The LUX experiment in a South Dakota gold mine has reached an exciting new phase in its hunt for dark matter. We checked in with Richard Gaitskell, the lead researcher on the project. Highlights from that conversation:
What is dark matter?
"Dark matter is the label we use for most of the mass in the universe. It's a rather surprising admission, but ... we still we still don't know what most of matter in the universe is. ... Dark matter is the dominant component of our Milky Way. Our galaxy would fly apart if it wasn't for the presence of this dark matter. It simply rotates too rapidly to be held together just by the hundred billion or so stars of the Milky Way. There has to be a significant additional amount of this dark matter. And as a consequence, because our sun and solar system is moving through the Milky Way, a flux of these dark matter particles, hundreds of billions of these particles, are going through our bodies each second, but we've yet to ever directly catch one actually interacting, which is what the goal of the experiment is."
What's the point of looking for dark matter?
"Right now 95 percent of the universe is made of stuff we have no idea about. I don't know whether that keeps you up at night. But it is a surprisingly high level of ignorance, and we would like, even though we've been enormously successful over the last 25 or 30 years at getting a clearer picture of how our universe is put together, it's raised more questions in some areas than it's answered. This composition of what the dominant mass of our universe is remains one of the major scientific and cosmological questions of the start of the 21st century."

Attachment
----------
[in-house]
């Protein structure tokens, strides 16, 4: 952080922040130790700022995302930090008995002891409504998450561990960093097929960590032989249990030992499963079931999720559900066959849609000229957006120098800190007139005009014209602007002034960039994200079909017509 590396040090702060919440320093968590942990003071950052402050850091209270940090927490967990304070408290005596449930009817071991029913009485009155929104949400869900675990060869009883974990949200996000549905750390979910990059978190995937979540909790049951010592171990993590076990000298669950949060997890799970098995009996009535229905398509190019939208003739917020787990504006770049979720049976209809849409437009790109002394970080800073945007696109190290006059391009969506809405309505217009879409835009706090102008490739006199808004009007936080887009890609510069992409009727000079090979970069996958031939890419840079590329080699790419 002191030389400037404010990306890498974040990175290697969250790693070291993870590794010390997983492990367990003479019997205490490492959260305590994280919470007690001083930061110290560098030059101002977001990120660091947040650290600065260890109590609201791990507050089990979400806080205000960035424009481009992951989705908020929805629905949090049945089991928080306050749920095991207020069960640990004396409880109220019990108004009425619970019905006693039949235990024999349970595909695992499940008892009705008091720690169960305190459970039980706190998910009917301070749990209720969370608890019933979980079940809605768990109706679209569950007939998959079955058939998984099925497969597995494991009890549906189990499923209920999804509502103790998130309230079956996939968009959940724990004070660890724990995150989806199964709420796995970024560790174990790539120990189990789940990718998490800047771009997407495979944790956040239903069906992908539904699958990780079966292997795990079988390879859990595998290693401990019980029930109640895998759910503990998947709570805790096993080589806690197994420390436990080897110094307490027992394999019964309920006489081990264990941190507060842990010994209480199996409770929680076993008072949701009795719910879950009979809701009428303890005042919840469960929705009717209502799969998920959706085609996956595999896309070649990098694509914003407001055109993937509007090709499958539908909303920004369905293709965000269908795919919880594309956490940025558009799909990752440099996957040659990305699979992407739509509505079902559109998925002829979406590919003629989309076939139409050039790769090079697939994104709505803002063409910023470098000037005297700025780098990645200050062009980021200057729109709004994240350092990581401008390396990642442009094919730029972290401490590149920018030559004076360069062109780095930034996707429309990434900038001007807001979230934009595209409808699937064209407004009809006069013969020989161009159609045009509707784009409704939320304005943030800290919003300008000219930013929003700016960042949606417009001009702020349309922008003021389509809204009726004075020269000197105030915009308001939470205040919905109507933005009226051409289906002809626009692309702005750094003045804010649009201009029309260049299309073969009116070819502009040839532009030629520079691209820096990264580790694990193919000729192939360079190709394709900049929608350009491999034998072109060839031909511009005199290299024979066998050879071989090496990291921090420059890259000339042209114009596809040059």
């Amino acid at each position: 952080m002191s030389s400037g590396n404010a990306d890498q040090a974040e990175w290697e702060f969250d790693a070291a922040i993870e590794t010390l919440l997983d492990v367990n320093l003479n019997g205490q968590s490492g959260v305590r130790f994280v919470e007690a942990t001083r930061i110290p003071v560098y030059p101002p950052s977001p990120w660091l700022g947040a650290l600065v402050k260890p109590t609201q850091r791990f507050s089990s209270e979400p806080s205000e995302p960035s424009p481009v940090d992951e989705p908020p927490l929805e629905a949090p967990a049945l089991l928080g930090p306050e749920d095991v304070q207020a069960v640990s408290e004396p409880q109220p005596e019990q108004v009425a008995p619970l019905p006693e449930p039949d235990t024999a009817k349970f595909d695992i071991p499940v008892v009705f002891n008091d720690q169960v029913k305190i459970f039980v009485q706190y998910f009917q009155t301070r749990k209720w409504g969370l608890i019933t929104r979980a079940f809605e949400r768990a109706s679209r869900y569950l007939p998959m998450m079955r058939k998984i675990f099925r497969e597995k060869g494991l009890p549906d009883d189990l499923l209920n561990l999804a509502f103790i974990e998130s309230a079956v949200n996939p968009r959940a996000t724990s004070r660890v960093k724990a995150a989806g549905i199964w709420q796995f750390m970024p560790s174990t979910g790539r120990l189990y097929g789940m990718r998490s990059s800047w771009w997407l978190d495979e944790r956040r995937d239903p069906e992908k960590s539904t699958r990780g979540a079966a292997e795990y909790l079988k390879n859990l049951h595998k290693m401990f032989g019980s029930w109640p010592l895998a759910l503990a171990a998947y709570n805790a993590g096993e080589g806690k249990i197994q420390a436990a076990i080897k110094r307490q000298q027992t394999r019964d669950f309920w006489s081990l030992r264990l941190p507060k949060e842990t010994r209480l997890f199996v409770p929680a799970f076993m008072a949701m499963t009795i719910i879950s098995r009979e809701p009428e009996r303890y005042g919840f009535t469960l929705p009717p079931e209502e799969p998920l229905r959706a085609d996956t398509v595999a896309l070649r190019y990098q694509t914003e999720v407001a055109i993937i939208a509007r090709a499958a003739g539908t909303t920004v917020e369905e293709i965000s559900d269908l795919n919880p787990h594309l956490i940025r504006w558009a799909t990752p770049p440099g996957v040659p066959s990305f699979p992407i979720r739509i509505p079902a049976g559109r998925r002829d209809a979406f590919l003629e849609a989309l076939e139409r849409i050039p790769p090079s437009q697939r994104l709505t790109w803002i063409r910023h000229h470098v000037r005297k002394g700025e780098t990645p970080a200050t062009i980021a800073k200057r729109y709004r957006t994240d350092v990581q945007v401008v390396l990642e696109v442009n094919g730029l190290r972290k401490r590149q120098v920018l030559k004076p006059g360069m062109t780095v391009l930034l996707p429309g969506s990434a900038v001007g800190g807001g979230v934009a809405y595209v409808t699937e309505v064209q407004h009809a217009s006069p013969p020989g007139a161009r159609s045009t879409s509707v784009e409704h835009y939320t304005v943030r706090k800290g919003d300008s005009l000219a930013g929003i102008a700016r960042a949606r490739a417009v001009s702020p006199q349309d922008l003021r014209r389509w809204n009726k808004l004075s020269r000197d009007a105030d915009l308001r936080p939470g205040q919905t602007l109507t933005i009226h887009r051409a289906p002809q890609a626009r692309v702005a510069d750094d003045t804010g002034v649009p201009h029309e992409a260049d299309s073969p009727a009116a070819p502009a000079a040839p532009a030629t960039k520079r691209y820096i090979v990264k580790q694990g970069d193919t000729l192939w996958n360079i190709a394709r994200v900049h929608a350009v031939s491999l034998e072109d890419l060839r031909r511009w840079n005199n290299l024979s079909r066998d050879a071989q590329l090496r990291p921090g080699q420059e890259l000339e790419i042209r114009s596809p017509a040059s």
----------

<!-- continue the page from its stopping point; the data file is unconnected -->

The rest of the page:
Is it possible that there is no dark matter?
"Oh, yeah. The nature of any scientific endeavor is that it has a speculative component. If it were certain, to be honest, it wouldn't really be science. It certainly wouldn't be scientific research. The idea is that we have tried to piece together all the information that we have from the many astronomical science missions that have occurred over the last 30 years ... and we have a very clear picture that there is this dark matter."